fbpx
Word on Fire’s Dr. Holly Ordway delivered an address at Christendom College on Monday, January 29, illuminating the deep Catholic faith of famed author J.R.R. Tolkien and how it helped lay the foundations of The Lord of the Rings and the rest of his Middle-earth tales.

Word on Fire’s Dr. Holly Ordway delivered an address at Christendom College on Monday, January 29, illuminating the deep Catholic faith of famed author J.R.R. Tolkien and how it helped lay the foundations of The Lord of the Rings and the rest of his Middle-earth tales. Ordway, who has written two award-winning books on Tolkien, spent the evening investigating Tolkien’s faith background, showing that his works are not a simple allegory, but rather are rooted in his Christian vision of reality.

“Tolkien is a very big deal in the wider world, yet we have a puzzle,” says Ordway. “Tolkien was both thoroughly English, and also a devout Catholic of a traditionalist mindset. His world of Middle-earth is grounded in English soil, and his religious views are shared by only a tiny fraction of his total readership — and this gives us a paradox that is worth investigating. We have a deeply Christian man who has produced an imaginative work that’s fantastically popular with readers of all faiths and none.”

Ordway, who is also the Visiting Professor of Apologetics at Houston Christian University, began her talk by dispelling the common notion that Tolkien’s writings were simple allegory. Rather, Tolkien was always emphatic that his writings could not be read this way, saying instead that, “The Lord the Rings is not about anything but itself. Certainly, it has no allegorical intentions, general, particular, or topical, moral, religious, or political.”

This point of Tolkien’s is borne out by the massive popularity of his stories amongst people who do not share his religious beliefs, according to Ordway. And yet, while the stories are not simply allegory, there is something more to them.

“Whatever The Lord of the Rings is, it’s not a simple allegory of the Christian faith, it’s not an evangelical presentation of the Gospels wrapped up in a fantasy,” says Ordway. “But that is not to say that The Lord of the Rings bears no resemblance or no relationship to the Christian religion that Tolkien actually believed in. His great work is, as he puts it, ‘of course, fundamentally religious and Catholic.’ That ‘of course’ is very interesting. It seems natural and obvious to him that it should be so, and that is because, as Tolkien says, it is fundamentally Catholic.”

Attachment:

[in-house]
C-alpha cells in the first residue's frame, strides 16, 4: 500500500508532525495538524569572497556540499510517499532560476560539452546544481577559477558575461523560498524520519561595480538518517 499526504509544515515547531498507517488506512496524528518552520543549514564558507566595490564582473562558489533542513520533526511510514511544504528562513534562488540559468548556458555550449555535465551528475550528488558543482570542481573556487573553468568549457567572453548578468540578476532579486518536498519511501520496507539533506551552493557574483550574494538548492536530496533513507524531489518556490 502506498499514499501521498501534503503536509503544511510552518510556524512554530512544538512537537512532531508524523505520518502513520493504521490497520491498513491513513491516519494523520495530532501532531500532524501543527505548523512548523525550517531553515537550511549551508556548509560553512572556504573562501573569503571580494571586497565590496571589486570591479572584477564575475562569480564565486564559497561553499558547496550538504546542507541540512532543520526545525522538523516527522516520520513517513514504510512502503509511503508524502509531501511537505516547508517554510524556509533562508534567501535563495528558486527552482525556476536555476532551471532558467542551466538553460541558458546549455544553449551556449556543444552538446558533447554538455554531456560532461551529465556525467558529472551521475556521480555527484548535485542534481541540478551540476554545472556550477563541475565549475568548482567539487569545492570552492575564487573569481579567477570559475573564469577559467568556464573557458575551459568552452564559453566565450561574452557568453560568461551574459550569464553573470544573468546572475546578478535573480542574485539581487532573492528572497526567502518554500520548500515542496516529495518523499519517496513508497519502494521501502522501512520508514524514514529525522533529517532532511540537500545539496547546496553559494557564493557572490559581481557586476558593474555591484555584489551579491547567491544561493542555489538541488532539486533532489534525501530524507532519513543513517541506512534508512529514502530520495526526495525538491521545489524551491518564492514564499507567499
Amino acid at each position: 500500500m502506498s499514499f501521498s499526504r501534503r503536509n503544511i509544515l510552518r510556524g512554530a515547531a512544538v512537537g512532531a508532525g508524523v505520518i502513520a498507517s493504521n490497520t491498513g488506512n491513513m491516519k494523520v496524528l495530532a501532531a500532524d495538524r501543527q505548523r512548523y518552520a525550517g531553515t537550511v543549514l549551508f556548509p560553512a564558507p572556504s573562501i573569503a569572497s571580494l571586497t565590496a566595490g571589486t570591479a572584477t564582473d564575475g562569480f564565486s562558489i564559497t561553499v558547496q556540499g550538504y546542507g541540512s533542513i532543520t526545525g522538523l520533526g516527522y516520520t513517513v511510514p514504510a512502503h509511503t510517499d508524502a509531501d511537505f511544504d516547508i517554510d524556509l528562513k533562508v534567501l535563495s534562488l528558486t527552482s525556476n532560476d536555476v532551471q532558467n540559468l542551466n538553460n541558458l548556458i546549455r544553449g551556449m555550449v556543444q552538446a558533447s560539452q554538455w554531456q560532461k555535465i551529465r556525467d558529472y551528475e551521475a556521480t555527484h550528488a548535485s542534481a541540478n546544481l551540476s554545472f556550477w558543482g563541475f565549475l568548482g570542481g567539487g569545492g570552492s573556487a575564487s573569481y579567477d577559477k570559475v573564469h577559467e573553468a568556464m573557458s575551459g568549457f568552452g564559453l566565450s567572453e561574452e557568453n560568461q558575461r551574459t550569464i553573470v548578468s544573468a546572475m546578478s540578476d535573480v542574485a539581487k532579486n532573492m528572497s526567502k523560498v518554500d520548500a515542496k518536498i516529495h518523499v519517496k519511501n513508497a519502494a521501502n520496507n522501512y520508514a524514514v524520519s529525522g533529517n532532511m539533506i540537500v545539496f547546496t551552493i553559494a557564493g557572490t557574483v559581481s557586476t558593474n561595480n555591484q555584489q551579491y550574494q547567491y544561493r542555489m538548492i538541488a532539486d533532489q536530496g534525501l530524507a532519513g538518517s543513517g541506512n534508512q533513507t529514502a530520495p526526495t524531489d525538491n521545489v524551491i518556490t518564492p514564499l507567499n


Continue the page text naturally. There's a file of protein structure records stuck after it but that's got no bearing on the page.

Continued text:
According to Ordway, Tolkien told his readers that, while The Lord of the Rings was not a simple allegory, his Catholic faith was woven into the story and its symbolism. This was not consciously planned by Tolkien — rather, the whole world of Middle-earth and the stories told within it by Tolkien were rooted in his Christian vision of reality.

Ordway met with students and faculty after her talk, including with History Professor Dr. Adam Schwartz (left) and English Language and Literature Professor Emeritus Dr. Robert Rice (right).

Ordway met with students and faculty after her talk, including with History Professor Dr. Adam Schwartz (left) and English Language and Literature Professor Emeritus Dr. Robert Rice (right).

“This rootedness, this unplanned but essential quality to his work, comes about because he had been raised and nourished in the Catholic faith,” explains Ordway. “He was a Christian, which means certain things in contrast to the generally secular approach of the modern world in his day and in ours. More specifically, he was a Catholic, which provided a particular shape and structure for his faith. And not just a Catholic, but one who lived out his faith through the first three-quarters of the 20th century, which featured two world wars and major changes in the way that the Church understood and expressed itself. Furthermore, Tolkien can really only be fully understood if we appreciate that he was not only a 20th-century Catholic, but an English Catholic, part of a faith community that experienced persecution, marginalization, and restrictions in civil rights, some of which lasted until Tolkien’s adult life.”

After guiding students through this important context to Tolkien’s writings, Ordway spent the rest of her address investigating Tolkien’s faith background, beginning with his childhood and working her way through his adult life. According to Ordway, in many ways it would have made Tolkien’s life easier if he had quietly become an Anglican during the strongly anti-Catholic culture of the early 20th century or made his faith a purely private matter — but he did not. His faith was that important to him.

Even after witnessing the horrors of World War I, in which he fought, Tolkien held onto and persevered in his Catholic Faith. While it was hard to do so, the choice to renew and strengthen his faith in the face of such darkness changed his outlook on life, which ultimately made it into his writings as well.

“His faith was ultimately renewed and made stronger, but it was hard one,” concluded Ordway. “This hard won quality of his faith meant that he understood beauty to be more lasting than sorrow, that he believed that there is a happy ending, not just in stories, but in reality. Beauty, humor, humility, sorrow, suffering, hope. These were all woven together in Tolkien’s spirituality. I believe that these aspects of his faith form part of the foundations of Middle-earth, that deep soil in which all the stories of his legendarium are rooted.”

Watch the video below to see Ordway’s address, including the Q & A following the address, in full.

YouTube player
Share via
Copy link